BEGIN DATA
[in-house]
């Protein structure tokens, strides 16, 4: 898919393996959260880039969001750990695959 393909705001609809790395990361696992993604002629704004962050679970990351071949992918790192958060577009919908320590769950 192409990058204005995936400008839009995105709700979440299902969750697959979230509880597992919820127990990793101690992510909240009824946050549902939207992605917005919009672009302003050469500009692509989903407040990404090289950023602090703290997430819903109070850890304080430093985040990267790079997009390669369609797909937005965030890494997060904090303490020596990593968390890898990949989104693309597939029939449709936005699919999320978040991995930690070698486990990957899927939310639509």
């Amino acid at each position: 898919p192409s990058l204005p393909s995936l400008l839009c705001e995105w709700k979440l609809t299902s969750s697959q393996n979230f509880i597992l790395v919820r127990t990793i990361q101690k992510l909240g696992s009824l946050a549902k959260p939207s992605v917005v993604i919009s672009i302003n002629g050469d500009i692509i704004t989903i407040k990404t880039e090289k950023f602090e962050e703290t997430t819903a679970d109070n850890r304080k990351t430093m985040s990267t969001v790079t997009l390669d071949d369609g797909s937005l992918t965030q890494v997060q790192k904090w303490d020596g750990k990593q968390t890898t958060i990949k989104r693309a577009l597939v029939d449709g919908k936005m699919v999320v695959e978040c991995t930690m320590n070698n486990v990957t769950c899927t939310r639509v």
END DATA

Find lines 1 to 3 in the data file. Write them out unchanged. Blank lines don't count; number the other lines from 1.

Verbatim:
[in-house]
């Protein structure tokens, strides 16, 4: 898919393996959260880039969001750990695959 393909705001609809790395990361696992993604002629704004962050679970990351071949992918790192958060577009919908320590769950 192409990058204005995936400008839009995105709700979440299902969750697959979230509880597992919820127990990793101690992510909240009824946050549902939207992605917005919009672009302003050469500009692509989903407040990404090289950023602090703290997430819903109070850890304080430093985040990267790079997009390669369609797909937005965030890494997060904090303490020596990593968390890898990949989104693309597939029939449709936005699919999320978040991995930690070698486990990957899927939310639509």
């Amino acid at each position: 898919p192409s990058l204005p393909s995936l400008l839009c705001e995105w709700k979440l609809t299902s969750s697959q393996n979230f509880i597992l790395v919820r127990t990793i990361q101690k992510l909240g696992s009824l946050a549902k959260p939207s992605v917005v993604i919009s672009i302003n002629g050469d500009i692509i704004t989903i407040k990404t880039e090289k950023f602090e962050e703290t997430t819903a679970d109070n850890r304080k990351t430093m985040s990267t969001v790079t997009l390669d071949d369609g797909s937005l992918t965030q890494v997060q790192k904090w303490d020596g750990k990593q968390t890898t958060i990949k989104r693309a577009l597939v029939d449709g919908k936005m699919v999320v695959e978040c991995t930690m320590n070698n486990v990957t769950c899927t939310r639509v």